Wednesday, April 30, 2014

#1,353. Harry and the Hendersons (1987)

Directed By: William Dear

Starring: John Lithgow, Melinda Dillon, Margaret Langrick

Tag line: "When You Can't Believe Your Eyes, Trust Your Heart"

Trivia: According to co-writer Bill Martin, the character "Harry" in this film is named after singer Harry Nilsson

I spent exactly one day (or, to be more precise, a few hours) in the Los Angeles area. It was in August of 1986, during a family trip to California. We were driving from San Diego to San Luis Obispo, and on the way stopped off in Hollywood to take the Universal Studios tour (seeing as I was the only real cinephile in my family, this was done solely for my benefit, and for that, I’m eternally grateful). Needless to say, I had a great time. I got to see (among other things) the Psycho house, and the “European” set where many of the studio’s classic horror films (such as Frankenstein) were shot. It’s a day I’ll never forget.

Anyway, while we were taking the tour, our guide informed us there were several movies in production on the lot that day. Of the three she mentioned, the only one I remember is Harry and the Hendersons.

While driving home from their camping trip, the Hendersons; father George (John Lithgow), mom Nancy (Melinda Dillon), and kids Sarah (Margaret Langrick) and Ernie (Joshua Rudoy), accidentally run down an animal that darted in front of their car. At first, they think they hit a bear, but upon further examination, discover their victim is actually a Sasquatch… the legendary Bigfoot! Hoping to cash in on the notoriety this amazing find will bring him, George ties the gargantuan creature’s lifeless remains to the hood of their car, then heads home to Seattle. Unfortunately, there’s a problem: Bigfoot isn’t dead. In fact, he’s alive and well, and tearing up the Henderson’s house. When George, a skilled hunter, can’t bring himself to shoot their unwanted guest, he looks for a way to get Bigfoot, who they lovingly nicknamed “Harry”, back to the mountain woods he calls home, all while trying to dodge big-game hunter Jacques Lafleur (David Suchet), who’s hoping to bag what would quickly become the most impressive “trophy” in his collection.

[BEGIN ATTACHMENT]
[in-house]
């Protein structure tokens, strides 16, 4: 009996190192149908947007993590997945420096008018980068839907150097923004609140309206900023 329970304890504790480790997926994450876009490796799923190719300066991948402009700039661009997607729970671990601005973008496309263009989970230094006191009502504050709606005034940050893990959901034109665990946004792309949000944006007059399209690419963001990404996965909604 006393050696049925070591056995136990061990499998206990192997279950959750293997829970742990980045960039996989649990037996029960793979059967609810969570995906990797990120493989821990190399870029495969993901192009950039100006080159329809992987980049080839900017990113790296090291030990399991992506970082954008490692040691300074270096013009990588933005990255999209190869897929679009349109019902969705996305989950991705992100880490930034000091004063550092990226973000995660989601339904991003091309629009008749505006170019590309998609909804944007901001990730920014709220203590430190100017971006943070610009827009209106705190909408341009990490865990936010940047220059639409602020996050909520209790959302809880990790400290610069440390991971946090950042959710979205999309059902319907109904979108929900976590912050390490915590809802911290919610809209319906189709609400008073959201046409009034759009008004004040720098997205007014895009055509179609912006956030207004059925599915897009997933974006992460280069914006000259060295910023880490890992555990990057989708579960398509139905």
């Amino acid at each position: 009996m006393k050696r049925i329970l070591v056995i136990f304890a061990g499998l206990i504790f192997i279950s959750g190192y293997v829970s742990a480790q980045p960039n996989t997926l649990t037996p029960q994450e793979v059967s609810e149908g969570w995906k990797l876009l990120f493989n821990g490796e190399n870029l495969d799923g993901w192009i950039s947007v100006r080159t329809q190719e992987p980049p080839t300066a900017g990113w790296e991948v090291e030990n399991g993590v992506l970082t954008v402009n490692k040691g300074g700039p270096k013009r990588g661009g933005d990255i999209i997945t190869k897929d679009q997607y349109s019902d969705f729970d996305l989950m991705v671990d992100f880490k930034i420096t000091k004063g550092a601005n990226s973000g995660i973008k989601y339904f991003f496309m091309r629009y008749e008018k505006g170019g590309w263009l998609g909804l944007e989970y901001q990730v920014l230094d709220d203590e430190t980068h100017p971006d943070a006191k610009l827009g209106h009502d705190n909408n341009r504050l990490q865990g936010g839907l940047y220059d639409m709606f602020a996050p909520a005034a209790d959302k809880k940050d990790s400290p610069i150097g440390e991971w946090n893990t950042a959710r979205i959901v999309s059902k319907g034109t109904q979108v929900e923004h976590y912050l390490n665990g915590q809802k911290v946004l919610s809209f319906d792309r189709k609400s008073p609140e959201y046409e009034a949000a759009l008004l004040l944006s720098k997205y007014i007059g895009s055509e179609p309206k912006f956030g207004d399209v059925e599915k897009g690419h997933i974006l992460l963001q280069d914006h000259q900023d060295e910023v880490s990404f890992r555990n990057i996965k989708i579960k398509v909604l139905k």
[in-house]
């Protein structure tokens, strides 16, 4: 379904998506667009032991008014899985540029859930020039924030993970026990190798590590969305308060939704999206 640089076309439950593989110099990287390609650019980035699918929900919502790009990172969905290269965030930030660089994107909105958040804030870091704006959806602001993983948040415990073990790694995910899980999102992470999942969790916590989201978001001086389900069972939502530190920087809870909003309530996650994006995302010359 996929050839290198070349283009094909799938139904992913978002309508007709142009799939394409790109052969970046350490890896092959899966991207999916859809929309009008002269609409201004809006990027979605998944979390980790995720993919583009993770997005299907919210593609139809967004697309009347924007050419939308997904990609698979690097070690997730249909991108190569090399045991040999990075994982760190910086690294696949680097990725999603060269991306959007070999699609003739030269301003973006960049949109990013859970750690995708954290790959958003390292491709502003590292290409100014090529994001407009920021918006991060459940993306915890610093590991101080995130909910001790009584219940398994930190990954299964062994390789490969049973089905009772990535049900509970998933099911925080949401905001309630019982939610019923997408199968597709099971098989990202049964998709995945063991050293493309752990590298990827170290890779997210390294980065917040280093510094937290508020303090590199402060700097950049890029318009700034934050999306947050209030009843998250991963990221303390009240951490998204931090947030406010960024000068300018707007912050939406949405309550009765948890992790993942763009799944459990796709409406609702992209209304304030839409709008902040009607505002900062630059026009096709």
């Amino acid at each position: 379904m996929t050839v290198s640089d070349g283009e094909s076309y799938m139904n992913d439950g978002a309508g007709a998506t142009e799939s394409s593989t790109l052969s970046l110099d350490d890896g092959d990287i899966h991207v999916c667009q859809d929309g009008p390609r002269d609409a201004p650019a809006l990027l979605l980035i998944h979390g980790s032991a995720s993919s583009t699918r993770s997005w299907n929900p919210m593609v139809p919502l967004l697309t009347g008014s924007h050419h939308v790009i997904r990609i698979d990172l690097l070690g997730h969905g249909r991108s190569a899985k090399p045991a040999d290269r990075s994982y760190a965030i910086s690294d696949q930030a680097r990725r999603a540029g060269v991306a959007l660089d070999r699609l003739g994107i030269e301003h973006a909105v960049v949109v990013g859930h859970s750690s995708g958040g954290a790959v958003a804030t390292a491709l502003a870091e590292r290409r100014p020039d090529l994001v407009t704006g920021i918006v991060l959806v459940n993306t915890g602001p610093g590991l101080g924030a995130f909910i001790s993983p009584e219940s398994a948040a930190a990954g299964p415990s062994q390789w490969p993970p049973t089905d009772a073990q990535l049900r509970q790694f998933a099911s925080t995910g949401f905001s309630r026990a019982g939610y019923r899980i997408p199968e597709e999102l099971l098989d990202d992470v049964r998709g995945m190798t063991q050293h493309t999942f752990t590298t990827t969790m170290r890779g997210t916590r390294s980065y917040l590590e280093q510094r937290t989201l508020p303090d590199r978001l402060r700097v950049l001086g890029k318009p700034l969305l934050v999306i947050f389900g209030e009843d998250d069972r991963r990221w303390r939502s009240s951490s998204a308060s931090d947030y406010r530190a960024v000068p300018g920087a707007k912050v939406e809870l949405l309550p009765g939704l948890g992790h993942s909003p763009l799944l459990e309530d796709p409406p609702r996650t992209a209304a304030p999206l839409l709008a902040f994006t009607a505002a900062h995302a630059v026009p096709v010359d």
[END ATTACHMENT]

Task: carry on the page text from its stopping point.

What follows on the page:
Harry and the Hendersons is a good ‘80s family flick, with plenty of comedy to keep the kids entertained (one highlight is a scene where George teaches Harry to “sit”, with predictably disastrous consequences). What lifts the movie above the normal family fare, however, is Harry himself, brought to life through the combined efforts of make-up artist Rick Baker (who’d win the second of his 7 Oscars for his work in this film) and actor Kevin Peter Hall (whose next role would be as the title alien in 1987’s Predator). Aside from his appearance, which is very convincing, Harry has a childlike quality, an innocence that immediately endears him to both the Hendersons and the film’s audience. Though he speaks only a single word (which doesn’t come until the final minutes of the movie), we always know exactly what’s on Harry’s mind by looking into his eyes (the early scene where George, trying to save his house, prepares to shoot Harry in the head, only to stop when he catches a glimpse of the creature’s sorrowful eyes, is arguably the film’s most poignant moment). Harry and the Hendersons is fun, but it’s Harry himself who’ll stay with you well after the picture is over.

Aside from Harry and the Hendersons, there’s one other movie that figured prominently in my all-too-brief visit to the Hollywood area. More on that tomorrow.